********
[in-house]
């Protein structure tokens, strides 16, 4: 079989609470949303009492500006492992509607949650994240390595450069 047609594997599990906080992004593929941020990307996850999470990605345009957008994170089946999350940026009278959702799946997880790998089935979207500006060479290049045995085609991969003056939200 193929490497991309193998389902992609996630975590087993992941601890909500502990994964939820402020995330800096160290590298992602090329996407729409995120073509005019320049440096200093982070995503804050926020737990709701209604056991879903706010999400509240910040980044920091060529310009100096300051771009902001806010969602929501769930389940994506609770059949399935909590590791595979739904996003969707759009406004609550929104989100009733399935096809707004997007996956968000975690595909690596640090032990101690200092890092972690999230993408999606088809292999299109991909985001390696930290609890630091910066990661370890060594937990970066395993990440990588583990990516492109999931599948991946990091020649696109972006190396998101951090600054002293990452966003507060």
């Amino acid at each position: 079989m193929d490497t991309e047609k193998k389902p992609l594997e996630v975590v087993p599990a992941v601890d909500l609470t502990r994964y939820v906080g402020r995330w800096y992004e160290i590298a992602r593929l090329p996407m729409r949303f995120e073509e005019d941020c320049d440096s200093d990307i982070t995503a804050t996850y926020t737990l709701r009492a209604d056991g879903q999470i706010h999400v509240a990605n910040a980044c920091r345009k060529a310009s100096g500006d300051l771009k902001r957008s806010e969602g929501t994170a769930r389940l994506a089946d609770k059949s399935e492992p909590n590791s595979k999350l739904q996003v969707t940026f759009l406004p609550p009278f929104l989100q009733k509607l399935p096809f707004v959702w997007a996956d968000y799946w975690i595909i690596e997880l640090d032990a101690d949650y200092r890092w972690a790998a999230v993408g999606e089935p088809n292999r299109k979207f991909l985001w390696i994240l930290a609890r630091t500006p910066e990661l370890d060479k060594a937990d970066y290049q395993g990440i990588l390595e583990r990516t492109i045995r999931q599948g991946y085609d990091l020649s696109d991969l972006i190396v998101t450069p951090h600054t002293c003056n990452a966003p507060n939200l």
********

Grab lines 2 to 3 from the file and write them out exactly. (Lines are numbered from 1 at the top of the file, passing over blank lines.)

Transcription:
């Protein structure tokens, strides 16, 4: 079989609470949303009492500006492992509607949650994240390595450069 047609594997599990906080992004593929941020990307996850999470990605345009957008994170089946999350940026009278959702799946997880790998089935979207500006060479290049045995085609991969003056939200 193929490497991309193998389902992609996630975590087993992941601890909500502990994964939820402020995330800096160290590298992602090329996407729409995120073509005019320049440096200093982070995503804050926020737990709701209604056991879903706010999400509240910040980044920091060529310009100096300051771009902001806010969602929501769930389940994506609770059949399935909590590791595979739904996003969707759009406004609550929104989100009733399935096809707004997007996956968000975690595909690596640090032990101690200092890092972690999230993408999606088809292999299109991909985001390696930290609890630091910066990661370890060594937990970066395993990440990588583990990516492109999931599948991946990091020649696109972006190396998101951090600054002293990452966003507060």
């Amino acid at each position: 079989m193929d490497t991309e047609k193998k389902p992609l594997e996630v975590v087993p599990a992941v601890d909500l609470t502990r994964y939820v906080g402020r995330w800096y992004e160290i590298a992602r593929l090329p996407m729409r949303f995120e073509e005019d941020c320049d440096s200093d990307i982070t995503a804050t996850y926020t737990l709701r009492a209604d056991g879903q999470i706010h999400v509240a990605n910040a980044c920091r345009k060529a310009s100096g500006d300051l771009k902001r957008s806010e969602g929501t994170a769930r389940l994506a089946d609770k059949s399935e492992p909590n590791s595979k999350l739904q996003v969707t940026f759009l406004p609550p009278f929104l989100q009733k509607l399935p096809f707004v959702w997007a996956d968000y799946w975690i595909i690596e997880l640090d032990a101690d949650y200092r890092w972690a790998a999230v993408g999606e089935p088809n292999r299109k979207f991909l985001w390696i994240l930290a609890r630091t500006p910066e990661l370890d060479k060594a937990d970066y290049q395993g990440i990588l390595e583990r990516t492109i045995r999931q599948g991946y085609d990091l020649s696109d991969l972006i190396v998101t450069p951090h600054t002293c003056n990452a966003p507060n939200l």